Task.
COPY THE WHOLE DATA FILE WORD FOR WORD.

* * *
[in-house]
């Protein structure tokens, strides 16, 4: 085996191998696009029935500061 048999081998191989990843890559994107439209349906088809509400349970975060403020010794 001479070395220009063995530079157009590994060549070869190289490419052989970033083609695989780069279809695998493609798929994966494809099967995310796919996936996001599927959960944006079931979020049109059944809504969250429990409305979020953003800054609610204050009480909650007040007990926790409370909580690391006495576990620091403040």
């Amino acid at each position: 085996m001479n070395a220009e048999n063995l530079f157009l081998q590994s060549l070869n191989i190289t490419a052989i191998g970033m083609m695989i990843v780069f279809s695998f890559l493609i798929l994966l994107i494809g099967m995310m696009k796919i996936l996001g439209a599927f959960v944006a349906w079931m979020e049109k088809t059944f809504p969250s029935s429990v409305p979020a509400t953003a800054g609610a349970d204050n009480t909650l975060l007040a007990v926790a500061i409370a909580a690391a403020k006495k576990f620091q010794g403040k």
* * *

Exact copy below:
[in-house]
């Protein structure tokens, strides 16, 4: 085996191998696009029935500061 048999081998191989990843890559994107439209349906088809509400349970975060403020010794 001479070395220009063995530079157009590994060549070869190289490419052989970033083609695989780069279809695998493609798929994966494809099967995310796919996936996001599927959960944006079931979020049109059944809504969250429990409305979020953003800054609610204050009480909650007040007990926790409370909580690391006495576990620091403040």
């Amino acid at each position: 085996m001479n070395a220009e048999n063995l530079f157009l081998q590994s060549l070869n191989i190289t490419a052989i191998g970033m083609m695989i990843v780069f279809s695998f890559l493609i798929l994966l994107i494809g099967m995310m696009k796919i996936l996001g439209a599927f959960v944006a349906w079931m979020e049109k088809t059944f809504p969250s029935s429990v409305p979020a509400t953003a800054g609610a349970d204050n009480t909650l975060l007040a007990v926790a500061i409370a909580a690391a403020k006495k576990f620091q010794g403040k």